If you go
What: “High Fidelity” followed by talk by actor John Cusack
When: 7:30 p.m. Saturday
Where: Embassy Theatre, 125 W. Jefferson Blvd.
Admission: Tickets start at $42.50; Embassy box office, 1-800-745-3000 or Ticketmaster.com
John Cusack will answer audience questions live at Embassy Theatre on Saturday after a screening of his 2000 movie “High Fidelity.”
The actor will also give a behind-the-scenes look at the movie and talk about his career.
In a phone call with The Journal Gazette, Cusack says the screening is a chance for the audience to see the comedy and hear its soundtrack of more than 70 songs again in a crowded theater.
“They've been pretty fun and rowdy, these screenings,” he says. “I hope that continues and that people just have a fun night out and let loose a little.”
The event is part of The Backlot Project, which stages screenings and conversations with stars. Cusack is also touring with Backlot presentations of “Say Anything” and “Grosse Pointe Blank.”
In “High Fidelity,” Cusack plays record store owner Rob Gordon who is on a search for love. He revisits past relationships in an effort to figure out what went wrong.
Cusack, 52, says he is happy that audiences still want to enjoy the movie and others he has worked on in a career that spans four decades and more than 70 movies
The following conversation has been edited.
Is there anything you credit for your longevity in the movie business?
Cusack: I think some of it's just luck, and some of it is I started so young that you can have peaks and valleys and dips in your career.
I already had two or three of those peaks and valleys, even in my 20s. So you tend not to take them too seriously. Sooner or later you find a way to express yourself in a way that's good and find a good role or get a project off the ground. But sometimes it doesn't happen when you expect it. There's no linear, rational way to describe it.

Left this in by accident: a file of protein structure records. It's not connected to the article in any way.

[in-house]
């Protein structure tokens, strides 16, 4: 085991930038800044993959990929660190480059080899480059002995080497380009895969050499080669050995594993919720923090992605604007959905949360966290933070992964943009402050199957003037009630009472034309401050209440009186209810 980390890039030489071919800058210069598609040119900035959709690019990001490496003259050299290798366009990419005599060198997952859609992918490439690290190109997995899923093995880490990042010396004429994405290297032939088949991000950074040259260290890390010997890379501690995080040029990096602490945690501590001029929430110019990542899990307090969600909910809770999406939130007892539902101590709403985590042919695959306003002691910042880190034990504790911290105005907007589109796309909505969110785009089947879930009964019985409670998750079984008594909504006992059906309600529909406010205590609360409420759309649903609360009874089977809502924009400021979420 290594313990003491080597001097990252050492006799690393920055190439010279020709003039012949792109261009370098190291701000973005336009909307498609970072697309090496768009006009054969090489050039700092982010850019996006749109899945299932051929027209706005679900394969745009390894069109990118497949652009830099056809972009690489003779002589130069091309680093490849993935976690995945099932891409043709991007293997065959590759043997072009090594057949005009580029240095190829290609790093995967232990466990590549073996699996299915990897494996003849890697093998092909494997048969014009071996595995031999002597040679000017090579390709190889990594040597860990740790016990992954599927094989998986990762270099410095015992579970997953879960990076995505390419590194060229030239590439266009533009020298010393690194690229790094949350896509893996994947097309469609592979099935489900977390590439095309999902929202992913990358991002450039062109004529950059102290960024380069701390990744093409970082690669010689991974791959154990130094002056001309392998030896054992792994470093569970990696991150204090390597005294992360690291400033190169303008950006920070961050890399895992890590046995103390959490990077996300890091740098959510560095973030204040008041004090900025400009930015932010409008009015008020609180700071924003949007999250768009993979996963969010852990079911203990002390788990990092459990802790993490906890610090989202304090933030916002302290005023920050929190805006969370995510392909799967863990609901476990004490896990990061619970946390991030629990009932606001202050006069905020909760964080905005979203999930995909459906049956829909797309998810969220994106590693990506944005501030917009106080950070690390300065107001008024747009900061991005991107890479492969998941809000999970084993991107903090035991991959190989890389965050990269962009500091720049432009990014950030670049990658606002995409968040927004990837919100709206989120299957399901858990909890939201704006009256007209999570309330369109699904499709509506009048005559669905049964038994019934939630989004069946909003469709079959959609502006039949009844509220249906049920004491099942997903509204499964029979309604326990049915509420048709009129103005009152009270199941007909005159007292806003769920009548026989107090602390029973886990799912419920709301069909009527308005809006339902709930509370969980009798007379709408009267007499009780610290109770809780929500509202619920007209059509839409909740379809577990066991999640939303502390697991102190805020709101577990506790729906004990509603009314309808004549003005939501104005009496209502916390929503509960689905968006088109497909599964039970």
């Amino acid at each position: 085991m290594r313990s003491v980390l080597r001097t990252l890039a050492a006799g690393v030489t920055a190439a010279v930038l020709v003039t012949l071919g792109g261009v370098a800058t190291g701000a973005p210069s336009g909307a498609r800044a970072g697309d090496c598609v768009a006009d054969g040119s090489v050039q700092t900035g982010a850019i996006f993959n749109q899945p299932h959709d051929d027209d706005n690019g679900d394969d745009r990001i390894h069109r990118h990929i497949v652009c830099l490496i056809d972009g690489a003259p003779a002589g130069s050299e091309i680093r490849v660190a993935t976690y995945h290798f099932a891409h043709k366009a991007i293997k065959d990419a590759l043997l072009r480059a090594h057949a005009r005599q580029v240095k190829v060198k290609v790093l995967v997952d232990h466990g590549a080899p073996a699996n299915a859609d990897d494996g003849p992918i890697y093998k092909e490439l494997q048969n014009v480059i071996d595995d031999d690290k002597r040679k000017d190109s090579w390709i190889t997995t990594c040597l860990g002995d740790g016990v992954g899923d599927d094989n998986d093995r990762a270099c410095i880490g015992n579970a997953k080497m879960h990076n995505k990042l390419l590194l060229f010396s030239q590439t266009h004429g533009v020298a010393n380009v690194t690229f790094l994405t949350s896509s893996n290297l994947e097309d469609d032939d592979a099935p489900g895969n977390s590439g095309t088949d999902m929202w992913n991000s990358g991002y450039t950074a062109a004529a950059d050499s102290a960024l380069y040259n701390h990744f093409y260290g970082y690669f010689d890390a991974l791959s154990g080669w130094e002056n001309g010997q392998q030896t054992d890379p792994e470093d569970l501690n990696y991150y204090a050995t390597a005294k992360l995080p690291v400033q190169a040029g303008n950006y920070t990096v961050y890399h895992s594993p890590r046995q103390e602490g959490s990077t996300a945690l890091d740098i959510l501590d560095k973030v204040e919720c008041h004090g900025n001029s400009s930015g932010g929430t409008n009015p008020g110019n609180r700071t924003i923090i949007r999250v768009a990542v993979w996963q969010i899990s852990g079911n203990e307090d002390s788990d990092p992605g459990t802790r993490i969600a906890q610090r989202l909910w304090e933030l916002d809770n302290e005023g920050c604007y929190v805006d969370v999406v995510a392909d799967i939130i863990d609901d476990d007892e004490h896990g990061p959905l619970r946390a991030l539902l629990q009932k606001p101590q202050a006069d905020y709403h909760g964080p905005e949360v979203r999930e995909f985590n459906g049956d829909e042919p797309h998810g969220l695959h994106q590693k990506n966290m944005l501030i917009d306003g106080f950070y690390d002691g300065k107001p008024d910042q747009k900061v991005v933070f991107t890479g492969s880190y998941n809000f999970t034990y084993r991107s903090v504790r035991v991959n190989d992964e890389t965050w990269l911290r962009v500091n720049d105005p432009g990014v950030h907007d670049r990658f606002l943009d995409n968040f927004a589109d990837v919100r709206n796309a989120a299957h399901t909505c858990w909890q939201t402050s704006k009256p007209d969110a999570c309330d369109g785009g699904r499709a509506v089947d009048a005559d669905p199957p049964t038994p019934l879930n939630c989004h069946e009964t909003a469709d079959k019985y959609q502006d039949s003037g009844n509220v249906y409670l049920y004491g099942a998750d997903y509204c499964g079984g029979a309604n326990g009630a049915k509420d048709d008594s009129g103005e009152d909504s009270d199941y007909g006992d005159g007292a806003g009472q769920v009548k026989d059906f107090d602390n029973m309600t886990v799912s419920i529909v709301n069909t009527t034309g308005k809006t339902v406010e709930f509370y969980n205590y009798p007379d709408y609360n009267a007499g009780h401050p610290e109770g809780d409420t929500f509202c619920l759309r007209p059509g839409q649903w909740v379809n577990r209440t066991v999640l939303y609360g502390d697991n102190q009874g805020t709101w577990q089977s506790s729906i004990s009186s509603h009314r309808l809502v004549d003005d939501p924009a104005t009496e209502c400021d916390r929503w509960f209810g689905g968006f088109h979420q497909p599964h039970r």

Has the way that you choose projects changed?
Cusack: The business has changed a lot. It might be a function of age, too. When I was younger, the way the system worked was you would do a commercial film for the studio, then you could leverage that to make an artistic one for you. Then it became more like you do three for them, one for you. And then it's like all for them and none for you. That's sort of what it's like now. (laugh)
There used to be a little bit more freedom in the film business. And I guarantee that all those movies that are trying to get Academy Awards, they're leveraging actors to do them for the lowest budget possible, and then the actors go do superhero movies to pay for their equity. So it's just changed a lot.
I think the space I used to work in in film is probably the space that is now in TV.
Does that damage the art?
Cusack: I don't know. There's different ways to tell stories. Long-form TV is certainly really good, some of it.
It's a very different medium. It allows you to go a little deeper.
Cusack: Yeah, there's lots of times I make a film and I say, “I wish I had two films to do this story.”
Though with TV, you say “This will be great over six, seven, eight hours,” but then they want you to do it over three years, so you end up doing some soap opera elements to fill in the story. That's why things like “Breaking Bad” that are so brilliantly done over such a long period of time are kind of rare and inspiring.
Have you ever considered TV?
Cusack: I've never done TV, so I've never gotten to do that sort of episodic format. But we'll see.
Is there anything from “High Fidelity” that you carried with you from or to other projects?
Cusack: By the time I'd made that movie, I'd done a bunch of movies already and produced some and done theater, so I think I knew how to create an environment where actors can feel really safe and feel free.
Looking back, I'm proud of how we took care of all the actors, and it shows in the movie where every last role shines. Every actor that is onscreen is really good, so that's what I remember is that we were able to create a vibe where people could excel.
Here in Fort Wayne, we have a big push right now for public art. So if there were a mural about John Cusack, what would you hope it included?
Cusack: I hope to God there wouldn't be a mural on the side of a building about me! I don't even know how to think of a mural of me.
Just a giant picture of your face?
Cusack: I don't know, maybe. If it was a character in a movie that people liked, that would be OK.